Interview with Anonymous, lead author of "Maximum Security 4/e"
by Mirko Zorz - Thursday, 1 May 2003.
Lack of understanding by administrative personnel on what process models are and how these affect security. Administrators today must know - at every level - the path by which a data element passes through their enterprise (and they must visualize this path transparently). Admin folks (I mean adminstrative folks, not sysadmins) often don't want to spend the money necessary to transparently expose that path or process. They'd rather buy this or that product, which they think will solve all their problems. Security as a process (and not an end) just isn't their thing. It doesn't fit into garden- variety expenditure analysis models.

You mention many security tools in your book, do you have any favorites?

That's a hard call. I see things like Nessus, for example, as constantly evolving, and anything of that ilk, I think, has a better future than some static system. However, I'd hate to plug a particular product against another. The best I can say is this: any tool that's modular, decentralized, open, and constantly evolving is likely to find itself into my CD library eventually.

What's your take on the full disclosure of vulnerabilities?

I'm wholly for it. Encryption algorithms, for example, have been in existence (and exposed) for years. Only when one is out there, open to anyone, can we truly find out whether it can withstand attack - and several algorithms have. If so, what's so different about applications? Open source evolves by exploiting thousand of human networks worldwide, and in that process, it harnesses the best and brightest minds. It's kind of like things like voluntary eugenics, really, in respect to evolution - or from a feminist perspective. Women make the ultimate choice as to their childrens' fathers, and they do so (one would hope) by choosing the best, the brightest, and the strongest. We should do the same. Millions of years of human evolution can't be wrong. Or, if you prefer a less inflammatory statement on the issue, which would you prefer: that communities wait X number of days or weeks to report a missing child or, in the alternate, immediately issue an "amber alert?" Time is humankind's enemy - always. The quicker we know the truth - the real truth - the better off we are. (Sidenote: that notwithstanding, exposing waknesses before notifying the victim vendor isn't cool. Give them at least a decent shot at fixing the problem. If they fail to do so immediately thereafter - or as soon as humanly possibly - that's their problem).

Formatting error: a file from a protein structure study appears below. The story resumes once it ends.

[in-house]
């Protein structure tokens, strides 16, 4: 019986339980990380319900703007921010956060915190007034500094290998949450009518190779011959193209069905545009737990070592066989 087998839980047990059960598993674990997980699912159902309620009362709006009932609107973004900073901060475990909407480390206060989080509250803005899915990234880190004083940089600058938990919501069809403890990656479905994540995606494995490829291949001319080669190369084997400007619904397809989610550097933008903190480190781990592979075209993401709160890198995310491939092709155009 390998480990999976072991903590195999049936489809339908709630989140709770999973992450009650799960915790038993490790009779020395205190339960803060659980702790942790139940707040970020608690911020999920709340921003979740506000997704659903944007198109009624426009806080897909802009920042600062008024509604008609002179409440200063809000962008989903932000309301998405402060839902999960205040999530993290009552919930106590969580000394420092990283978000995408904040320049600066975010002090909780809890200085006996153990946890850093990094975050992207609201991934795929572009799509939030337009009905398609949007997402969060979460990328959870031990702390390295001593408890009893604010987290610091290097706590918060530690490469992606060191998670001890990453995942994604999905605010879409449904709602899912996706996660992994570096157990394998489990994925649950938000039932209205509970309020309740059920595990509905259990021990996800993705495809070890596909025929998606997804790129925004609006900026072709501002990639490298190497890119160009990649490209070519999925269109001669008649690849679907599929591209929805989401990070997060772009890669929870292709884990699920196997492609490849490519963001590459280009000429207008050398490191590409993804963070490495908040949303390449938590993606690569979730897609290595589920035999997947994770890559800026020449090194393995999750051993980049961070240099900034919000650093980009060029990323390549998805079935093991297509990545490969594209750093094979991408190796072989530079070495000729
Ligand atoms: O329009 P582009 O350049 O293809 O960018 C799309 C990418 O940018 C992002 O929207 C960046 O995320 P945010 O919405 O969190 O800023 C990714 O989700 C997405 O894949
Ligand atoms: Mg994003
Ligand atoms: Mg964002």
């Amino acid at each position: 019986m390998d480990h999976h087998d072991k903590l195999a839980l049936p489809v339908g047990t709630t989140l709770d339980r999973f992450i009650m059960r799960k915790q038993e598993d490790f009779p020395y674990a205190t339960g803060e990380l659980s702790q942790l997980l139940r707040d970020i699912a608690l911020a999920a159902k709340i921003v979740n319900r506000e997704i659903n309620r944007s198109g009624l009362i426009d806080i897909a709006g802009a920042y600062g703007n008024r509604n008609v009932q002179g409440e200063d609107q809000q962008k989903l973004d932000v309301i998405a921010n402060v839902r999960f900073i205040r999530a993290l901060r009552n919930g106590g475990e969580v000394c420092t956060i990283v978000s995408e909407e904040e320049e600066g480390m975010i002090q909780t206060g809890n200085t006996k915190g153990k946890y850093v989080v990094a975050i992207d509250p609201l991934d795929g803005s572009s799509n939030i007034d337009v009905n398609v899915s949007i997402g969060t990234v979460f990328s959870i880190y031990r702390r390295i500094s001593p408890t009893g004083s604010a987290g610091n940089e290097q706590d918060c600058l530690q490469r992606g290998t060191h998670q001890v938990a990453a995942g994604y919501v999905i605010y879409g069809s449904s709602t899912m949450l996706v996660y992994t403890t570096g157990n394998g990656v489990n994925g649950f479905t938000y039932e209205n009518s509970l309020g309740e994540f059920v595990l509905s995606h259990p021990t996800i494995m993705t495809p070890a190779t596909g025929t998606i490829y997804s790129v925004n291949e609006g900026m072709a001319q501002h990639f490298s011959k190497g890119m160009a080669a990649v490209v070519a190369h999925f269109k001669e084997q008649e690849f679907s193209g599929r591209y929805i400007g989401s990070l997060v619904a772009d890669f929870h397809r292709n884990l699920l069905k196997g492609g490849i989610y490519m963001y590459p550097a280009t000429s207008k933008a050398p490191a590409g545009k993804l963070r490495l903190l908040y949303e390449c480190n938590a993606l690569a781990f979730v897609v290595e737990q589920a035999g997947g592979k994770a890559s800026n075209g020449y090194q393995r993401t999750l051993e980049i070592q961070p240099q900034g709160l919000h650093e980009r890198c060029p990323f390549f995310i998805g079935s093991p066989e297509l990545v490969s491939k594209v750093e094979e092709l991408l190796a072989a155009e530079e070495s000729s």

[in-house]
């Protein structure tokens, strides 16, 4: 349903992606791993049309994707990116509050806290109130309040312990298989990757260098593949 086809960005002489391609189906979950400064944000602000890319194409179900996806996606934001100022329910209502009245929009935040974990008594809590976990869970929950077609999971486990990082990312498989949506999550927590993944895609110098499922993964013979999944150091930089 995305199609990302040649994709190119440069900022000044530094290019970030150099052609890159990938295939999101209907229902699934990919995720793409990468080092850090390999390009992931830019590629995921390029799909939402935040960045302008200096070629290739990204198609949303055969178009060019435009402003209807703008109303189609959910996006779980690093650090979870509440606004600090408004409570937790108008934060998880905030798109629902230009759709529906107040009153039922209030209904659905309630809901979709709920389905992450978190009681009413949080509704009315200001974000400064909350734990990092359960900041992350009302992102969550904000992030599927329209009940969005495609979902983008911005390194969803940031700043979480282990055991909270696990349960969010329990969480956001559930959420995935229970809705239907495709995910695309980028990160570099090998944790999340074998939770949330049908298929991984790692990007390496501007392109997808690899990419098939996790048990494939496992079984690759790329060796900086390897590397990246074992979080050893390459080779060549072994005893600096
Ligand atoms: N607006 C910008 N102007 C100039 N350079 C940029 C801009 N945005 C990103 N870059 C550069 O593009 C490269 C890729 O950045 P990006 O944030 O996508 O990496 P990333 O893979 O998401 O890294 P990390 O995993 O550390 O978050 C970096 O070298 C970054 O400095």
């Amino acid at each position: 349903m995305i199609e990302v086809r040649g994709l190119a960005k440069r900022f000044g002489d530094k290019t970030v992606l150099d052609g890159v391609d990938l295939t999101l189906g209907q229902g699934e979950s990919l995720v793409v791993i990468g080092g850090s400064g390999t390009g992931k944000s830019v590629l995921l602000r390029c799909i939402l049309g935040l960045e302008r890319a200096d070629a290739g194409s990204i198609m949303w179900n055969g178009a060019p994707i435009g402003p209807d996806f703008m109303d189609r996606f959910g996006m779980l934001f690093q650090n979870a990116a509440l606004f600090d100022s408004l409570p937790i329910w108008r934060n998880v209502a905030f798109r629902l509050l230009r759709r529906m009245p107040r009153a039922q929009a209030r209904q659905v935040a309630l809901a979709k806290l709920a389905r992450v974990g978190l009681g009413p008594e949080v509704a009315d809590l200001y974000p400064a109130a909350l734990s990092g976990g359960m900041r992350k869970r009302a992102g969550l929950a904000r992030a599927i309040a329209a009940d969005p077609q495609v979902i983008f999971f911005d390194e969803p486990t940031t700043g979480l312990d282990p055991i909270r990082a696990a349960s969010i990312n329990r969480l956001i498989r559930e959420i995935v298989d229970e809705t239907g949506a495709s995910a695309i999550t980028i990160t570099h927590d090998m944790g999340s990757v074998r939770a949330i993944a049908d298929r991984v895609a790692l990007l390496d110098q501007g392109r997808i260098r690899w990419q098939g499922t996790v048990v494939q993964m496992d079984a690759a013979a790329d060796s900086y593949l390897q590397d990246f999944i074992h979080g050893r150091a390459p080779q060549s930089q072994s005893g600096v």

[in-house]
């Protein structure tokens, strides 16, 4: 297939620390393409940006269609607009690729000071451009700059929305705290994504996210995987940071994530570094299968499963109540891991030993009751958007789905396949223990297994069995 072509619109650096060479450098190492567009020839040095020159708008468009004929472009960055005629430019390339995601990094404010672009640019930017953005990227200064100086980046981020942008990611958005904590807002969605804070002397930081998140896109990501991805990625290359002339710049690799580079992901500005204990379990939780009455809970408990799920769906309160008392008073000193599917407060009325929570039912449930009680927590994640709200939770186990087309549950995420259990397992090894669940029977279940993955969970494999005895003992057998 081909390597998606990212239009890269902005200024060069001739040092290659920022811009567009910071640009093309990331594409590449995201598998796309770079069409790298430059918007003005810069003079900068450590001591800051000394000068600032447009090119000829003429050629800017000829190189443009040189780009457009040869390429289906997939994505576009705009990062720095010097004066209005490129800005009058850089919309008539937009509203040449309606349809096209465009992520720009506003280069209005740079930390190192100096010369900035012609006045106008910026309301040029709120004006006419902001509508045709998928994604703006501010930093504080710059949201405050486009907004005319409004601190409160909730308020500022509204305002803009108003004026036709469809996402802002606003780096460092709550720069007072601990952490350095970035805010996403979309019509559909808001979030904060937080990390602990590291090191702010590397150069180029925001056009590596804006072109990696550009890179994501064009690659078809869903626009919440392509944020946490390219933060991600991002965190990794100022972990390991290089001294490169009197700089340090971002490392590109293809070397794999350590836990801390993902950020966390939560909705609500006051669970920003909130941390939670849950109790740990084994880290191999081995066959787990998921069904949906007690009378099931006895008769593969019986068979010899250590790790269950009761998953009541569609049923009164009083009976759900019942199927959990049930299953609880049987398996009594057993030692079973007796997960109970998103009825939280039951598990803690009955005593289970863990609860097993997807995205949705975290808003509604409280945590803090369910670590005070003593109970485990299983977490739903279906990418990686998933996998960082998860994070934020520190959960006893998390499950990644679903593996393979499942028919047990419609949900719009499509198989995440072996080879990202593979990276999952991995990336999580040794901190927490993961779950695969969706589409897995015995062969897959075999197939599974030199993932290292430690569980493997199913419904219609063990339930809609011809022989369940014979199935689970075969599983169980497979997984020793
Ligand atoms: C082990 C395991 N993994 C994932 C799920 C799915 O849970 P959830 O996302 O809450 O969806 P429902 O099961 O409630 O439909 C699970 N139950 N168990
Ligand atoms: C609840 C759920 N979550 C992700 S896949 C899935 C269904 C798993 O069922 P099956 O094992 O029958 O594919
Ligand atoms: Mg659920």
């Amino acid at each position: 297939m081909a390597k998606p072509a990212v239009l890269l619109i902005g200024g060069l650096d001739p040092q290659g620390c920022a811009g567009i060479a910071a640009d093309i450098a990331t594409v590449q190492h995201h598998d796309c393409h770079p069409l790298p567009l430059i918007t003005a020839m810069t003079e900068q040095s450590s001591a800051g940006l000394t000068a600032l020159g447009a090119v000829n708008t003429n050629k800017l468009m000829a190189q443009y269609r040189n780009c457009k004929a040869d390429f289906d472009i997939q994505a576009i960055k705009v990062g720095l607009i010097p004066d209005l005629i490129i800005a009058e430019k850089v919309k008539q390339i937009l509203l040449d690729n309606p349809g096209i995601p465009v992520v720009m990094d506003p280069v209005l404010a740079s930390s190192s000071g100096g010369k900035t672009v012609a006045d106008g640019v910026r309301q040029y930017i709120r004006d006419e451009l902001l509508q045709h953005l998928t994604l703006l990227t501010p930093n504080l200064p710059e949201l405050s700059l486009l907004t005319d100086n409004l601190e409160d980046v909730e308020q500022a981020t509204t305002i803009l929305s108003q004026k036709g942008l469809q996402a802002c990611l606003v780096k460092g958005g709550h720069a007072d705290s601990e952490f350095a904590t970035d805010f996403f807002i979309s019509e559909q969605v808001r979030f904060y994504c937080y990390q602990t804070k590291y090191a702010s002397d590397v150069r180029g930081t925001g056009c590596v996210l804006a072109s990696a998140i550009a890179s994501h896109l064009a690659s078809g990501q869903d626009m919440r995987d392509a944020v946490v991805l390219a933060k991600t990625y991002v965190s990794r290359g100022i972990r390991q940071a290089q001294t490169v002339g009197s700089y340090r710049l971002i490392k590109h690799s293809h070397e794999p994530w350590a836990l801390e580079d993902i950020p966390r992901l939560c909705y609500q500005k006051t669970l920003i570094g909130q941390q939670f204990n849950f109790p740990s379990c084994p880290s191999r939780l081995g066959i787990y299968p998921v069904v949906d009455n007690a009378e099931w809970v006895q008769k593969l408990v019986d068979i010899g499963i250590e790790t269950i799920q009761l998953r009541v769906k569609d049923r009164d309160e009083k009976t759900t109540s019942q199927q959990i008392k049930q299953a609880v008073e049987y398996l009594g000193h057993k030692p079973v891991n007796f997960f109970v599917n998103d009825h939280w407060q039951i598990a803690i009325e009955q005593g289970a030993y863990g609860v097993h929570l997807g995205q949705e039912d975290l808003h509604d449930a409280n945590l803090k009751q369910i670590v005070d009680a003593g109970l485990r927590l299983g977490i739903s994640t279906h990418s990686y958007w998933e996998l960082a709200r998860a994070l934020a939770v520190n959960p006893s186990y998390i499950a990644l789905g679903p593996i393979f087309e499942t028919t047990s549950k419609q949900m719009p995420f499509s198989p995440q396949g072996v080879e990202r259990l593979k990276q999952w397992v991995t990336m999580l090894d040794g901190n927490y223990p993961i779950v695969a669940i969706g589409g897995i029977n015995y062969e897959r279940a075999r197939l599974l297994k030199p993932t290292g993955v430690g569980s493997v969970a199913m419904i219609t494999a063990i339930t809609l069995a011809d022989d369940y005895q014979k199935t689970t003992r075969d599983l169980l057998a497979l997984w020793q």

What are your future plans? Any exciting new projects?

Although Pearson hasn't publicly acknowledged it, I'm retired from security, and currently engaged in an open ground war on this corporate thing in B2B. I cannot tell you precisely what it is, but the project I'm now working on (and will soon unveil) will change B2B/EC/EDI forever, in every nation. In less than forty days, in fact, I'll be B2B's Prince of Darkness. Imagine a Tower of Babel for B2B where even if X equals zero or null, it still equals something *other* than zero or null. Yeah. Imagine a thing that empowers TCP/IP applications to dynamically examine the same transactional stream almost simulatenously and derive - from the same transmission - a dozen different types of analysis, in realtime, using autonomous agents, even if that transaction initiated in Mozambique, and carried within its packets proprietary product classification and characterization codes. Finally, imagine a router being able to visualize all transactions conducted in a given, assigned geographical region, effortlessly. That, to me anyway, qualifies as exciting (which goes to show how banal my life has become. Heh).


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